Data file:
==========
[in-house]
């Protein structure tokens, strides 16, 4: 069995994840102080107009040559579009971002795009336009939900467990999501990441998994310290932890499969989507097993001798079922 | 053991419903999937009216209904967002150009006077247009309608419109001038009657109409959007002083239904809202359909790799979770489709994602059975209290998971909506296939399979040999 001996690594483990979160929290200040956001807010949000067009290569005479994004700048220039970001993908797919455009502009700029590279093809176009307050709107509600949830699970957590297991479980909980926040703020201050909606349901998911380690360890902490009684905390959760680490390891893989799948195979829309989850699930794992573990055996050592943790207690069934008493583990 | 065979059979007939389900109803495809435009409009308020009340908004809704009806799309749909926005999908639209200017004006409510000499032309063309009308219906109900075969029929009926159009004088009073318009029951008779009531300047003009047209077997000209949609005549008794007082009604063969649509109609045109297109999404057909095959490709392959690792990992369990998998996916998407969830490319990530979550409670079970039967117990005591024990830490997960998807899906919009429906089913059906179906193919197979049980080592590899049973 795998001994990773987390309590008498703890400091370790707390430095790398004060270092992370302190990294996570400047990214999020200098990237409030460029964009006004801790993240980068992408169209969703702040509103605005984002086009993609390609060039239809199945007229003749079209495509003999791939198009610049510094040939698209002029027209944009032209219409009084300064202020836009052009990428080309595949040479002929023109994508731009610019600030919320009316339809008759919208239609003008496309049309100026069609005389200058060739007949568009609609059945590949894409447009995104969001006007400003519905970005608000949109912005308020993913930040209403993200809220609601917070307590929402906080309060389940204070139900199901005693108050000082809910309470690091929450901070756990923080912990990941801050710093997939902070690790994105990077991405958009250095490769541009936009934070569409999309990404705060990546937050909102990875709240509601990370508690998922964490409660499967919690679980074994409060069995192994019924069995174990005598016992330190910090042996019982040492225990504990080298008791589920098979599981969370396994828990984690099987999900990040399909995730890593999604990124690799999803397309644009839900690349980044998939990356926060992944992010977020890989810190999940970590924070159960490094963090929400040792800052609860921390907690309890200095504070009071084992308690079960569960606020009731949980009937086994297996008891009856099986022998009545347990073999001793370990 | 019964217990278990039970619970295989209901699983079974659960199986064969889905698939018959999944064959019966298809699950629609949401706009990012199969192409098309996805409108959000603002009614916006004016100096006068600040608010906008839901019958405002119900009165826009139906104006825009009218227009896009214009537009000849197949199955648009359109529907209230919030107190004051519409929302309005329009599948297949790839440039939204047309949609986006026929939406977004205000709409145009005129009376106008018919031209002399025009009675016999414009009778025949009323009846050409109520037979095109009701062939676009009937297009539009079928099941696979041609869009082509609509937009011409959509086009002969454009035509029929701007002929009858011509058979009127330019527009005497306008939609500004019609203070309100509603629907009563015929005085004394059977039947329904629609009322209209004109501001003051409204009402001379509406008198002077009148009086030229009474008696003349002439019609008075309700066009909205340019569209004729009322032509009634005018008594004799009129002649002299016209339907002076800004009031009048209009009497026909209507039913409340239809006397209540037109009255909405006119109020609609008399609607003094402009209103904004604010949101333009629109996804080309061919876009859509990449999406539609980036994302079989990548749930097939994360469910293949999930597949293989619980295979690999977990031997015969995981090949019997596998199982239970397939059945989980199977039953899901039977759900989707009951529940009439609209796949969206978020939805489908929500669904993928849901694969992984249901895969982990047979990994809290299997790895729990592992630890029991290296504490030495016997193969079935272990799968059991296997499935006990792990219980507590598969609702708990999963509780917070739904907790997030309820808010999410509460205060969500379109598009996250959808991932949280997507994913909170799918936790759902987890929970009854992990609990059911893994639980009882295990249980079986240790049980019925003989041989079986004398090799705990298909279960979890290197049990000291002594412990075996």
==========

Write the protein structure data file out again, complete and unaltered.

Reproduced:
[in-house]
């Protein structure tokens, strides 16, 4: 069995994840102080107009040559579009971002795009336009939900467990999501990441998994310290932890499969989507097993001798079922 | 053991419903999937009216209904967002150009006077247009309608419109001038009657109409959007002083239904809202359909790799979770489709994602059975209290998971909506296939399979040999 001996690594483990979160929290200040956001807010949000067009290569005479994004700048220039970001993908797919455009502009700029590279093809176009307050709107509600949830699970957590297991479980909980926040703020201050909606349901998911380690360890902490009684905390959760680490390891893989799948195979829309989850699930794992573990055996050592943790207690069934008493583990 | 065979059979007939389900109803495809435009409009308020009340908004809704009806799309749909926005999908639209200017004006409510000499032309063309009308219906109900075969029929009926159009004088009073318009029951008779009531300047003009047209077997000209949609005549008794007082009604063969649509109609045109297109999404057909095959490709392959690792990992369990998998996916998407969830490319990530979550409670079970039967117990005591024990830490997960998807899906919009429906089913059906179906193919197979049980080592590899049973 795998001994990773987390309590008498703890400091370790707390430095790398004060270092992370302190990294996570400047990214999020200098990237409030460029964009006004801790993240980068992408169209969703702040509103605005984002086009993609390609060039239809199945007229003749079209495509003999791939198009610049510094040939698209002029027209944009032209219409009084300064202020836009052009990428080309595949040479002929023109994508731009610019600030919320009316339809008759919208239609003008496309049309100026069609005389200058060739007949568009609609059945590949894409447009995104969001006007400003519905970005608000949109912005308020993913930040209403993200809220609601917070307590929402906080309060389940204070139900199901005693108050000082809910309470690091929450901070756990923080912990990941801050710093997939902070690790994105990077991405958009250095490769541009936009934070569409999309990404705060990546937050909102990875709240509601990370508690998922964490409660499967919690679980074994409060069995192994019924069995174990005598016992330190910090042996019982040492225990504990080298008791589920098979599981969370396994828990984690099987999900990040399909995730890593999604990124690799999803397309644009839900690349980044998939990356926060992944992010977020890989810190999940970590924070159960490094963090929400040792800052609860921390907690309890200095504070009071084992308690079960569960606020009731949980009937086994297996008891009856099986022998009545347990073999001793370990 | 019964217990278990039970619970295989209901699983079974659960199986064969889905698939018959999944064959019966298809699950629609949401706009990012199969192409098309996805409108959000603002009614916006004016100096006068600040608010906008839901019958405002119900009165826009139906104006825009009218227009896009214009537009000849197949199955648009359109529907209230919030107190004051519409929302309005329009599948297949790839440039939204047309949609986006026929939406977004205000709409145009005129009376106008018919031209002399025009009675016999414009009778025949009323009846050409109520037979095109009701062939676009009937297009539009079928099941696979041609869009082509609509937009011409959509086009002969454009035509029929701007002929009858011509058979009127330019527009005497306008939609500004019609203070309100509603629907009563015929005085004394059977039947329904629609009322209209004109501001003051409204009402001379509406008198002077009148009086030229009474008696003349002439019609008075309700066009909205340019569209004729009322032509009634005018008594004799009129002649002299016209339907002076800004009031009048209009009497026909209507039913409340239809006397209540037109009255909405006119109020609609008399609607003094402009209103904004604010949101333009629109996804080309061919876009859509990449999406539609980036994302079989990548749930097939994360469910293949999930597949293989619980295979690999977990031997015969995981090949019997596998199982239970397939059945989980199977039953899901039977759900989707009951529940009439609209796949969206978020939805489908929500669904993928849901694969992984249901895969982990047979990994809290299997790895729990592992630890029991290296504490030495016997193969079935272990799968059991296997499935006990792990219980507590598969609702708990999963509780917070739904907790997030309820808010999410509460205060969500379109598009996250959808991932949280997507994913909170799918936790759902987890929970009854992990609990059911893994639980009882295990249980079986240790049980019925003989041989079986004398090799705990298909279960979890290197049990000291002594412990075996």